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Welcome to Spring 2018, everyone!  I hope your plants are growing and things are greening up in your neck of the woods.  It is almost time to get into the garden!  Before we start talking about that, I want to revisit Earth Day 2018, which occurred on April 22, 2018. Yes, this is a bit of a throwback podcast.  Don’t worry: this is a fun podcast!  During that week, teachers give a daily Earth Day Tip about recycling, green technology and love for the planet.  Those lessons are fine and good, but they do not allow a student to actually get their hands dirty in soil and plant something they can take home.  A few years ago, I decided to take the bull by the horns and teach my own Earth Day Tip, and the result is a hands-on lesson to teach students about gardening.  I wanted students to see gardening in a different light and get excited about growing their own plants!

This podcast is quite a bit different than other podcasts because you get to be part of the crowd of kindergarten students as I teach them about gardening!  For Earth Day 2018, I went to a local elementary school and presented about the three basic elements needed for gardening: light, water and soil. For those of you who want to make a difference in a student’s life while helping the planet, my Earth Day Tip is Teach Gardening.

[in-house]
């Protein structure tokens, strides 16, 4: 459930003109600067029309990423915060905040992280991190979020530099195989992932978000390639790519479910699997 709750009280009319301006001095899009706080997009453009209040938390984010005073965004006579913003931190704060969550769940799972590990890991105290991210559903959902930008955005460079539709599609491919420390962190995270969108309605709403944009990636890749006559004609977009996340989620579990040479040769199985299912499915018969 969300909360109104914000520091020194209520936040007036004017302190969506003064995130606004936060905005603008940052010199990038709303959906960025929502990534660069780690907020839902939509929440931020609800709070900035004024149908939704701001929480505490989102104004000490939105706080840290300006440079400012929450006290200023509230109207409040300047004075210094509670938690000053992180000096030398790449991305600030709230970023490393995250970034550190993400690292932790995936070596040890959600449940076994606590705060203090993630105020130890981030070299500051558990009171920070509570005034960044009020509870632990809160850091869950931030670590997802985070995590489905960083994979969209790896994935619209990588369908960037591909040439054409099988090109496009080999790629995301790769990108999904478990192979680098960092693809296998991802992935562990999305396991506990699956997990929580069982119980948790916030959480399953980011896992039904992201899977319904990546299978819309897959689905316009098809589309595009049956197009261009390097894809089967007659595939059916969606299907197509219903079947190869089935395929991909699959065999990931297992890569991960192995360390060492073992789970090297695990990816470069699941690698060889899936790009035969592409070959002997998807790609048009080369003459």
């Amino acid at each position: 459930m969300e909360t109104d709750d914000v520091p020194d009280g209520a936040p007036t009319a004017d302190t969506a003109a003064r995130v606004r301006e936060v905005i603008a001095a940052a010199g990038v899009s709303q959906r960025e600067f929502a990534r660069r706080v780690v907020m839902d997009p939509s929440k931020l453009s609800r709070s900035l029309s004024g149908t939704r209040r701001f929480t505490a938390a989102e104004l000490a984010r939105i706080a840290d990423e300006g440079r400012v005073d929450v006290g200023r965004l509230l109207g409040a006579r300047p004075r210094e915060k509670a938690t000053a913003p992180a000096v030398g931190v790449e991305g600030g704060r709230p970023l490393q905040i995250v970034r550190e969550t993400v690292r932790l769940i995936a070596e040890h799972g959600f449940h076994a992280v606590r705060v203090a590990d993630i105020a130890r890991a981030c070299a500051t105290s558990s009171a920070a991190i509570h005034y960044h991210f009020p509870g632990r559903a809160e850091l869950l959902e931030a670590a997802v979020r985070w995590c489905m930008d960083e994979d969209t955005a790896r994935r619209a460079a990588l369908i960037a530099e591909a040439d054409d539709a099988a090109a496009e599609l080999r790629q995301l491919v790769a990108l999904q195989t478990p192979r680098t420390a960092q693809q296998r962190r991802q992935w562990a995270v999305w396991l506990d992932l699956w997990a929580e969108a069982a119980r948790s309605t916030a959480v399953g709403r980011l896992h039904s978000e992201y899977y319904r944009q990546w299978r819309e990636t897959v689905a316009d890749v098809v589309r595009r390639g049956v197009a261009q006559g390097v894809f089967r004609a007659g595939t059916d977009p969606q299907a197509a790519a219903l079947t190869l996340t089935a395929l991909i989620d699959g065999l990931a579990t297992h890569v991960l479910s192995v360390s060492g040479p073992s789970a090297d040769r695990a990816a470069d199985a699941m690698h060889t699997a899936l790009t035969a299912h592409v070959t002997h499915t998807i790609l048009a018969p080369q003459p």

Earth Day Tip: Teach Gardening

The seeds are planted! April 20, 2018

During my presentation, I discussed the following topics with the students:

Three Basic Elements of Gardening

  • Light
  • Water
    • Too Little
    • Too Much
  • Soil
    • Basic Soil
    • Additives: Compost; Manure (nothing makes the students laugh more than poop!)

Gardening is Freedom; Be Creative!

Square Foot Gardening, Garden, Urban Gardening, Seeds, Seedlings, Wicking Beds, Raised Beds, Trellis, Vertical Gardening, Rain Gutter Grow Systems, Soils, Compost, Grow What You Eat, Homestead, Urban Homestead, Starting Seeds, Lessons Learned from Starting Seeds; aquaponics; aquaponic systems

My niece’s basic aquaponic system – April 2018

Soil Types

Note: in years past, I brought different soils into the classroom for students to touch, feel and smell.  I brought mason jars with sand, compost , vermiculite and garden soil.  I wanted the students to understand that not all soils are the same, but we can still grow plants in a number of soils!  This year, however, many of my soil sources were buried in melting snow drifts.  I did not bring in the different samples, but we made due, especially with the limited time we had for this presentation and exercise.

Planting Seeds

Square Foot Gardening, Garden, Urban Gardening, Seeds, Seedlings, Wicking Beds, Raised Beds, Trellis, Vertical Gardening, Rain Gutter Grow Systems, Soils, Compost, Grow What You Eat, Homestead, 4 Lessons Learned from Seed Starting

Coir is a growing medium that I will be using in 2018

At this point in the presentation, I show the students the Burpee Coir material.  I add water per the instructions, and the block of recycled coconut material becomes a potting soil material.  I then let the students plant seeds in the green solo cups (2 seeds per student).